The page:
Why ‘Jeopardy!’ Champ Ken Jennings Originally Turned Down the ‘Greatest Of All Time’ Tournament: ‘I Told Them No’
Though Jennings ended up winning the entire match, he confessed that he originally wasn’t on board with going another round on the game show.
‘Jeopardy!’ was literally a game-changer for the champ
In an interview with the Boston Globe last month, Jennings talked about the impact Jeopardy! has had on his life.
“It changed everything,” Jennings shared. “Them calling me in 2004 and saying, ‘Hey, you’re going to be on Jeopardy!‘ at that point, I could’ve died happy.”
The game show champion revealed that his first go-round on the competition was even more memorable than earning the coveted “Greatest Of All Time” title.
“Winning that first game, nothing — not even the GOAT — compares with that,” Jennings said. “Because you realize no matter what happens, they can’t take this away. I’m a Jeopardy! champion to the grave.”
Taking notes on James Holzhauer
Since Jennings was familiar with Rutter’s gaming style, he prepped for the best-out-of-seven tournament by focusing on episodes featuring Holzhauer.
“There was a ton of watching James. Brad’s game I know — he’s a remarkable Final Jeopardy player, and if he gets his buzzer timer going, I don’t know how you beat him,” Jennings revealed. “But James had such an unusual strategy.”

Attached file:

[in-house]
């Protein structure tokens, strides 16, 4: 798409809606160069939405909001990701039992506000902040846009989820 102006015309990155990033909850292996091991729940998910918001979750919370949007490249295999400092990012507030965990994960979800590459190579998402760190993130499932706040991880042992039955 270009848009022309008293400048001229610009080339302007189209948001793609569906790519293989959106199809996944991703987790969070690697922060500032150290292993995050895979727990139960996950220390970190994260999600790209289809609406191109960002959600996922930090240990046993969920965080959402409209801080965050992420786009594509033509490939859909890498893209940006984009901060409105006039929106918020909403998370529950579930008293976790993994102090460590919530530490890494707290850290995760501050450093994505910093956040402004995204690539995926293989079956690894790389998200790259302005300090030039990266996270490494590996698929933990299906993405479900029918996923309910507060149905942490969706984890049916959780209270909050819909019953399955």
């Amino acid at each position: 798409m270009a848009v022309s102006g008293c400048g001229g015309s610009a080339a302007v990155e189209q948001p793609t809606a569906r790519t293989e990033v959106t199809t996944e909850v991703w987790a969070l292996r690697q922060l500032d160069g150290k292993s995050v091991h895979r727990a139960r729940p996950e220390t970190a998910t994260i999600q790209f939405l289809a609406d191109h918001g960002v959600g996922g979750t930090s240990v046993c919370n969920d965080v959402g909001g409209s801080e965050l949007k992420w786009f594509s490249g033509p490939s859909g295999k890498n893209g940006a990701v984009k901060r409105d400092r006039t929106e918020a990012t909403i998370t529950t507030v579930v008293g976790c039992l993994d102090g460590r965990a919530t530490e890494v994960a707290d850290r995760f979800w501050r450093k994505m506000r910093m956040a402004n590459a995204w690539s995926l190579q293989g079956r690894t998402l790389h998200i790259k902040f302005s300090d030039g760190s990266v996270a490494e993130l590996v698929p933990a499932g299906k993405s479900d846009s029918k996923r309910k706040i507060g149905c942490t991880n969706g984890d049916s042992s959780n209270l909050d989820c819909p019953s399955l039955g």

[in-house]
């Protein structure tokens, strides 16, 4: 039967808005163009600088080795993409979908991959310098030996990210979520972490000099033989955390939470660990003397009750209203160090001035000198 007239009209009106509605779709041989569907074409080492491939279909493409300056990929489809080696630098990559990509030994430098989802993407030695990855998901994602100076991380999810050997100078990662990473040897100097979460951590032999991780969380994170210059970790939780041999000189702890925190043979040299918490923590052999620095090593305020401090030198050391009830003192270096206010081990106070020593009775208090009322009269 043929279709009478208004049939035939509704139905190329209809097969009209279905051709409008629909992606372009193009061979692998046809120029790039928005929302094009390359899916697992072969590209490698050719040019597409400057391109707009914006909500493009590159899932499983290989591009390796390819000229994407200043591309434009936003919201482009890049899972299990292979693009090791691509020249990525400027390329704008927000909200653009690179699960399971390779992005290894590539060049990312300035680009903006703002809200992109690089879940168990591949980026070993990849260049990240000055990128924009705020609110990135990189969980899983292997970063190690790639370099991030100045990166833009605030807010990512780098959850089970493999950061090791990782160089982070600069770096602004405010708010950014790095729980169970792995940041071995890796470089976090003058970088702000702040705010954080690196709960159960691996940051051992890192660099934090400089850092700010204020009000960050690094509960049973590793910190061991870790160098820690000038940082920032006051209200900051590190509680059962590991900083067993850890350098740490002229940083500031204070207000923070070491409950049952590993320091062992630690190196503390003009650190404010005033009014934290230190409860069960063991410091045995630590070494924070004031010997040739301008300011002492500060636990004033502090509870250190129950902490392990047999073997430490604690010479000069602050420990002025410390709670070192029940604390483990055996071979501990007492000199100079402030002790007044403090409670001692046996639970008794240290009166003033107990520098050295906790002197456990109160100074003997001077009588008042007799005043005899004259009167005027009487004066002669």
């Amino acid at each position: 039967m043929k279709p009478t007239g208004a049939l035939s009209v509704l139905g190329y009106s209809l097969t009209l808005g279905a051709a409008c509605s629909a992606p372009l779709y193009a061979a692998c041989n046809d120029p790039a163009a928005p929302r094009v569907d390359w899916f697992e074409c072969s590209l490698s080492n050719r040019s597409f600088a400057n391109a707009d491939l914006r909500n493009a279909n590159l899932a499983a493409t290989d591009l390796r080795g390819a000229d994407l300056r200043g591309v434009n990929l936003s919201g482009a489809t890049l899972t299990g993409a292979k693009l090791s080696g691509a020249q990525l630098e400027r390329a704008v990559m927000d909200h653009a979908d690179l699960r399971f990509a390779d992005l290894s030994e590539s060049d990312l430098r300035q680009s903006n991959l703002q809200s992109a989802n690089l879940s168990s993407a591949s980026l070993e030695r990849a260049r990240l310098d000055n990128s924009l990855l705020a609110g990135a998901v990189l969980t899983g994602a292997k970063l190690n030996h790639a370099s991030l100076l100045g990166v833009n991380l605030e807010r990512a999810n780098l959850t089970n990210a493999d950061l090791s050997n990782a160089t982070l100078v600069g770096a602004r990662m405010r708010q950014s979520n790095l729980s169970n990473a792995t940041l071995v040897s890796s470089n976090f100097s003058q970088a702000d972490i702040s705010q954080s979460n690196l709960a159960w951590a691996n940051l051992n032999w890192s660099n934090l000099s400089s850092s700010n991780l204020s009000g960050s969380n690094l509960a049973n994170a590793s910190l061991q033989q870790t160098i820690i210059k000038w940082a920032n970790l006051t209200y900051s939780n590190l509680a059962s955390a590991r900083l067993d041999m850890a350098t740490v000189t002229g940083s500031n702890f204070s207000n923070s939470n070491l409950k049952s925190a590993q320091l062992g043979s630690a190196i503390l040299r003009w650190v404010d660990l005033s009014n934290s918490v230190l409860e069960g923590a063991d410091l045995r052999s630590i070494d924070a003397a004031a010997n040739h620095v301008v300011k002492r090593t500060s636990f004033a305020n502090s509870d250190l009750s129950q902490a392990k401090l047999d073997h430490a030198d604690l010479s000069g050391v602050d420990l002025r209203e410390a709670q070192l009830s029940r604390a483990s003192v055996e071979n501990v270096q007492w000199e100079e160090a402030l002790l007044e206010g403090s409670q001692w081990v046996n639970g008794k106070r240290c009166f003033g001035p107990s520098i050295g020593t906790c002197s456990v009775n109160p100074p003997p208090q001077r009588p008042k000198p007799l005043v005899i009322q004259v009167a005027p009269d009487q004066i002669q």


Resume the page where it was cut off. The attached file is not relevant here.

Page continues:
The Jeopardy! GOAT began to pick up on Holzhauer’s strategy of jumping around the board and going ‘all in’ on Daily Doubles. “It really struck me how much of James’s impact is just psychological,” Jennings explained. “The notion that he puts the game away before the first commercial, [and competitors] just check out. It’s just so demoralizing.”
Watching Holzhauer made Jennings realize he needed to follow suit. “I realized two things: One, there will be games where he does that and I just need to keep my cool,” he said. “Two, his strategy is so effective, particularly with big wagers. The only way to beat someone doing that is to do it yourself.”
Thankfully, Ken Jennings changed his mind
Before Holzhauer’s ratings-inducing run on the show, Jennings and Rutter had competed in a team tournament. The game show champ assumed that his stint on Jeopardy! was over after that.
“I heard very soon after James’s [initial] run,” Jennings recalled of being contacted for the GOAT challenge. “Brad and I had just been on earlier that year for a team tournament, so I thought I was off for a while, or maybe forever. They called me and said: ‘We want to have you, Brad and James [play] in prime time.'”
Surprisingly, the quiz master turned down the opportunity at first. “I told them no,” Jennings confessed. “I was having the Flowers for Algernon experience, being in my 40s, and not feeling as good at trivia as I did when I was young and sharp. I said I think I’m past my prime.”
Fortunately, persistence won out when Jeopardy! producers wouldn’t accept ‘no’ for an answer. “They called back and said, ‘We really would love you to do this.’ And [I realized] when the chips are down, I’m not going to turn down a chance to play Jeopardy! during the Alex Trebek years.”
After winning the grand prize of $1 million and earning the title of Jeopardy’s Greatest Of All Time, Jennings is probably very grateful he had a change of heart.